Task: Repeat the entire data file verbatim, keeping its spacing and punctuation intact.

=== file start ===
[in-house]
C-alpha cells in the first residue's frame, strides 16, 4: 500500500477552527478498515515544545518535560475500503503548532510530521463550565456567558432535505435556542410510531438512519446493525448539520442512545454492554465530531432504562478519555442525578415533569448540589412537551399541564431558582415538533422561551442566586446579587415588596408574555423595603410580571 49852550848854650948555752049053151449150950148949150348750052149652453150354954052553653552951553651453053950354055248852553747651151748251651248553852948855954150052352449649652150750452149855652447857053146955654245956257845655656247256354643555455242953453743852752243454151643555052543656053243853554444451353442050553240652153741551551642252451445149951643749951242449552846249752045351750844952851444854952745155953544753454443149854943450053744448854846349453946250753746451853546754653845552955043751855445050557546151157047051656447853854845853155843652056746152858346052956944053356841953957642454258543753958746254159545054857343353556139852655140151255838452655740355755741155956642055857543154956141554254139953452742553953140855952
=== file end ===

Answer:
[in-house]
C-alpha cells in the first residue's frame, strides 16, 4: 500500500477552527478498515515544545518535560475500503503548532510530521463550565456567558432535505435556542410510531438512519446493525448539520442512545454492554465530531432504562478519555442525578415533569448540589412537551399541564431558582415538533422561551442566586446579587415588596408574555423595603410580571 49852550848854650948555752049053151449150950148949150348750052149652453150354954052553653552951553651453053950354055248852553747651151748251651248553852948855954150052352449649652150750452149855652447857053146955654245956257845655656247256354643555455242953453743852752243454151643555052543656053243853554444451353442050553240652153741551551642252451445149951643749951242449552846249752045351750844952851444854952745155953544753454443149854943450053744448854846349453946250753746451853546754653845552955043751855445050557546151157047051656447853854845853155843652056746152858346052956944053356841953957642454258543753958746254159545054857343353556139852655140151255838452655740355755741155956642055857543154956141554254139953452742553953140855952